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What the practice of law can teach us about balance

Written by Pat Sullivan

Look underneath the hood at the practice of law and you'll find some surprising lessons to balance your life.

Hold the lawyer jokes. Consider instead that law, like all honest professions, has a spiritual core. By practicing some of the best legal habits, you can deepen your spiritual life at home and at work.

The best-known positive aspect of law is the process of creating and restoring justice. Law can also develop habits of offering enemies and friends the same rights, of creating agreements to strengthen relationships and developing the same kind of attentiveness that is necessary for most spiritual practices.


 Advice

Healing from Adultery
Law offers many practices that you can adapt to your spiritual life.
The practice of law requires a habit of order and willingness to search beyond emotions or personal preference for the truth.
One important lesson from lawyers is to give every task your best effort even when you can get away with less.
Treat all your tasks as an expression of yourself. Do them as conscientiously as possible.
Don't assume, the basic rule of law, also applies to your life and work. Investigate life from many perspectives and remain open to surprise.  
 
The first rule of law is, "Never assume." This principle reminds us that what we see before us at any moment is not necessarily the whole story. There are more layers of meaning and more perspectives than can be immediately perceived.


Working for lawyers requires order and a search for truth. Being creative and living a spiritual life also require order and a search for truth. Law teaches an orderly process of truth searching that goes beyond emotions and personal preference.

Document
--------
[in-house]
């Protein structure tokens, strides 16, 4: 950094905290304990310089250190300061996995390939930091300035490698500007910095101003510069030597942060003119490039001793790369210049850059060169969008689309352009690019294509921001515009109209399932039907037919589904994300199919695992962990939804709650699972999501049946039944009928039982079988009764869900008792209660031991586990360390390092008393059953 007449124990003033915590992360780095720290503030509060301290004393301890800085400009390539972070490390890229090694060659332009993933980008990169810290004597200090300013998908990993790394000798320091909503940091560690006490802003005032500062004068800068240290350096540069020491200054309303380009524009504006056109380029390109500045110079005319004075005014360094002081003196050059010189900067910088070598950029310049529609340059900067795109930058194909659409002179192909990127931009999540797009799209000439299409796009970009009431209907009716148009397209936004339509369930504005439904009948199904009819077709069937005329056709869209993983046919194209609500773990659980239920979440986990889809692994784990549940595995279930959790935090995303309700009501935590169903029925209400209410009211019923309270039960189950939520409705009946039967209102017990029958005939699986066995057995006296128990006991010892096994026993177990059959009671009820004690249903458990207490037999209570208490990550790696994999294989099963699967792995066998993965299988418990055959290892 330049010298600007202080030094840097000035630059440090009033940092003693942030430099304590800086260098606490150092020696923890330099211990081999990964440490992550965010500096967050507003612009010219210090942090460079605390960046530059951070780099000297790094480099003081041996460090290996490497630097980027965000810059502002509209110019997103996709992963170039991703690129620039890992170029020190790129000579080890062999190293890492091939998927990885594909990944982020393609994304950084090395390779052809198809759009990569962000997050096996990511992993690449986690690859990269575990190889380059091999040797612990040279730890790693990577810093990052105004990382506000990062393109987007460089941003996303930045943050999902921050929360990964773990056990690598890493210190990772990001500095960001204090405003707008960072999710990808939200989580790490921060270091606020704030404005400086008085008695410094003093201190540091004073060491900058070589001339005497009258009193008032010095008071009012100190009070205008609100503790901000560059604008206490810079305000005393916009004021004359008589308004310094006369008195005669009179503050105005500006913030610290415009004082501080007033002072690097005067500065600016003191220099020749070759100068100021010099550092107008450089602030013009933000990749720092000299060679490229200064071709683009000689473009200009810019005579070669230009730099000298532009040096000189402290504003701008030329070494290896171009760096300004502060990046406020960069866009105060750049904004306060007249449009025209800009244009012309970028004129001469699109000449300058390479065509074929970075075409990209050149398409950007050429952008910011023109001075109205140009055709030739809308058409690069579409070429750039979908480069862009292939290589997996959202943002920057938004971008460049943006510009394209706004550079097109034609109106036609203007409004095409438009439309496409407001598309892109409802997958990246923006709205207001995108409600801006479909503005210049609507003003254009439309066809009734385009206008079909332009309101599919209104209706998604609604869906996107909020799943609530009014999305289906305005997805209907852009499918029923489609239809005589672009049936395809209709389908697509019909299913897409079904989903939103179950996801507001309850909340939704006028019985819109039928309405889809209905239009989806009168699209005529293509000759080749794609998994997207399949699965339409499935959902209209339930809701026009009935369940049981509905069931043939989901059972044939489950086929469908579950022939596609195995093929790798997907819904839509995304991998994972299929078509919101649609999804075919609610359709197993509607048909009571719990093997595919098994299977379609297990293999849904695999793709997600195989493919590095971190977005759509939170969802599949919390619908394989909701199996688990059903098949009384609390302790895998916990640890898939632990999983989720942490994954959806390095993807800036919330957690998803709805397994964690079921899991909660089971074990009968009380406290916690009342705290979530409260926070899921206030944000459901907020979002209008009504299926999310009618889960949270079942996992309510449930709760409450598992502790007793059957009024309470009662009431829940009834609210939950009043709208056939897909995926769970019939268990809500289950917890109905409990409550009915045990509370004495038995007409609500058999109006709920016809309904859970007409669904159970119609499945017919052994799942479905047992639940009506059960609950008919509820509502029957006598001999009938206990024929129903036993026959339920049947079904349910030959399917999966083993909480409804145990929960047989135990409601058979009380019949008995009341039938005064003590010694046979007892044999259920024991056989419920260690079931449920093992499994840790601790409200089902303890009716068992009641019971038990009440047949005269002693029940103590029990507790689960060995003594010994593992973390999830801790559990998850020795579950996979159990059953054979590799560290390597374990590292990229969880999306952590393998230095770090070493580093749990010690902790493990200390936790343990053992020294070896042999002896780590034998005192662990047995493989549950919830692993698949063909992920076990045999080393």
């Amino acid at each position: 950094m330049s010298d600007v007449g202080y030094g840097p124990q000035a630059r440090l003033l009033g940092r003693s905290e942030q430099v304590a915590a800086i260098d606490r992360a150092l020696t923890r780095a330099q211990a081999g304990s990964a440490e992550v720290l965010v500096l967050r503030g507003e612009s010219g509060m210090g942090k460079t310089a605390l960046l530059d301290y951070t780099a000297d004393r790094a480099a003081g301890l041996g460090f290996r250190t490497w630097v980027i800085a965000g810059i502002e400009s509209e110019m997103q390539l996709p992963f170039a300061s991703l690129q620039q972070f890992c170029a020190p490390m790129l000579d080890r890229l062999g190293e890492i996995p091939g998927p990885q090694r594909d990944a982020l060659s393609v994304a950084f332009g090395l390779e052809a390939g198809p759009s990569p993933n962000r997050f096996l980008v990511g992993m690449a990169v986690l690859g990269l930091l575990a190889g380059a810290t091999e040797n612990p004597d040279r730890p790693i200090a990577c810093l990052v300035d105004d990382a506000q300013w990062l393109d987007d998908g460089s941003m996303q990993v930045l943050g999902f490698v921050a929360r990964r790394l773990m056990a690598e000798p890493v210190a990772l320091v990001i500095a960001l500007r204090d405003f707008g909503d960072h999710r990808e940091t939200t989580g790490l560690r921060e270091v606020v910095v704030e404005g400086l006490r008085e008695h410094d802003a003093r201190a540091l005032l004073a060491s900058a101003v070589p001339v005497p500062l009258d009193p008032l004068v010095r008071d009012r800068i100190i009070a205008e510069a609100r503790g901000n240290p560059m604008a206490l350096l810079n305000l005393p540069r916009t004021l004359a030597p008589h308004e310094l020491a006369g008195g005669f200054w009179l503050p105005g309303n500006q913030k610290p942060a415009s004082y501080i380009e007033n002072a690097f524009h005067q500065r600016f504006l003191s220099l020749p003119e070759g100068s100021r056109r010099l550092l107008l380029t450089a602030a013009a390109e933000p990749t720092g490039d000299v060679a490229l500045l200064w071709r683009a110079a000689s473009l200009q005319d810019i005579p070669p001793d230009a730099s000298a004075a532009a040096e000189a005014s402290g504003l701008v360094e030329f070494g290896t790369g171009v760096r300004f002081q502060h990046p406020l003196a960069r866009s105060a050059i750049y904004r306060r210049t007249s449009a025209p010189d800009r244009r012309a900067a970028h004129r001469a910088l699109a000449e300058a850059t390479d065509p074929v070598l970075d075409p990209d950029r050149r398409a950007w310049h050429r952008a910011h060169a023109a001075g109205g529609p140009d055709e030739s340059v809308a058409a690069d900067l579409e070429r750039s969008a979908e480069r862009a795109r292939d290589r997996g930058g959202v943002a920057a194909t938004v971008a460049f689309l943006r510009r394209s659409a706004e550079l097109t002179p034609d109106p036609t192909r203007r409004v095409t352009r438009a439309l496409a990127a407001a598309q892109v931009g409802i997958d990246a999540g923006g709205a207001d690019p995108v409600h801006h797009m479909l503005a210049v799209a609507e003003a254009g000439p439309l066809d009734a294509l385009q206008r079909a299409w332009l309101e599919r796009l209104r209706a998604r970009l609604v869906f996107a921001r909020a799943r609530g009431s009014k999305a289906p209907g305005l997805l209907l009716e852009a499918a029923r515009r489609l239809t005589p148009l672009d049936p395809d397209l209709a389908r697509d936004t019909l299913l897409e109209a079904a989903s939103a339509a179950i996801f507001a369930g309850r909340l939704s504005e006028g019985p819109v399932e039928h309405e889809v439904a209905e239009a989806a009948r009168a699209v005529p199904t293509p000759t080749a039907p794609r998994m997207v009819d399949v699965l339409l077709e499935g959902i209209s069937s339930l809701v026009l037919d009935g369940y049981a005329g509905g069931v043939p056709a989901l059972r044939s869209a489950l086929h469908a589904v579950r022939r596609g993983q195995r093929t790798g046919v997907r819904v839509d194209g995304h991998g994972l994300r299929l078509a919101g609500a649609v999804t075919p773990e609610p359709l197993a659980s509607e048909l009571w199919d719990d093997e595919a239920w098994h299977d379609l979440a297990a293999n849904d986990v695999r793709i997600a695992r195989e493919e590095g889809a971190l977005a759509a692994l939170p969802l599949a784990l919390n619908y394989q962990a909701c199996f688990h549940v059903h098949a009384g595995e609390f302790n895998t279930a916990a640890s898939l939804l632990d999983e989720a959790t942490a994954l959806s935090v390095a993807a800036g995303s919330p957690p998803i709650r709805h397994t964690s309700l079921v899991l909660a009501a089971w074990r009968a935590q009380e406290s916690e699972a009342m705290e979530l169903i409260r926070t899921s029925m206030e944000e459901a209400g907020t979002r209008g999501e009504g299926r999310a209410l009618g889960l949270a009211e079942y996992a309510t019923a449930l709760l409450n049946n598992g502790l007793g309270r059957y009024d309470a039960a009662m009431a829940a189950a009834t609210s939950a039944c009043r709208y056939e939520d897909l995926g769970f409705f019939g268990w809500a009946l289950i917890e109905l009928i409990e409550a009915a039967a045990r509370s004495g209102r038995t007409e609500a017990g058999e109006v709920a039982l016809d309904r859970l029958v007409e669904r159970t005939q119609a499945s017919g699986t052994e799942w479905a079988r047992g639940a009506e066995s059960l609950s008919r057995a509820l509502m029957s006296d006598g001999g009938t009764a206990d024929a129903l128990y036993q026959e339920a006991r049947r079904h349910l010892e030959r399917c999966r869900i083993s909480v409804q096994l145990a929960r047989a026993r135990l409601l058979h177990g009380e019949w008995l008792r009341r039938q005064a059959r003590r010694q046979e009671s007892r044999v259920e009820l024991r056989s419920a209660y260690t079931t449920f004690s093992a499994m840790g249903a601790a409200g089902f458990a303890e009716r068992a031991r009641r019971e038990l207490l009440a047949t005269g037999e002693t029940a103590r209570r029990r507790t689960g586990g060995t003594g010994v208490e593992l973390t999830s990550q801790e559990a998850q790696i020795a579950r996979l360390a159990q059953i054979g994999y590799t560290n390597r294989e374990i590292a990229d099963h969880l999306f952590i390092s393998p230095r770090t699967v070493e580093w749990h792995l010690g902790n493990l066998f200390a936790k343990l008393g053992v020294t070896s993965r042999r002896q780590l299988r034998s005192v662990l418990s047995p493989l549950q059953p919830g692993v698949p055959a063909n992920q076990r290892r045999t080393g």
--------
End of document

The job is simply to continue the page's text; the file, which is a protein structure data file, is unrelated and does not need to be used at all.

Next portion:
"The habit of sorting what's important vs. what's unimportant makes it possible to lead a balanced life," says Rebecca Eisen, a senior partner with Brobeck, Phleger & Harrison LLP. "A lot of the things that cause the most noise are the least important."


Eisen, an employee-law specialist, says, "People work because they derive something from it. It's joy when things fall into place neatly, when the work goes out the door and you know you've done the best you can."
 
 
Nancy Siegel, executive director of Lillick & Charles LLP, remarks that the quest for excellence that is required in law is also a good spiritual practice. Perfectionism, she warns, is very different from excellence.
 
"Perfectionism comes out of a fear of failure," Siegel says. "When you think something has to be perfect, you keep worrying over it. You become risk-averse and closed to new ideas."Excellence, however, is joyful. Something that is truly excellent emerges from a combination of creative thought and very careful attention to details."

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Photographer: John Hix

 

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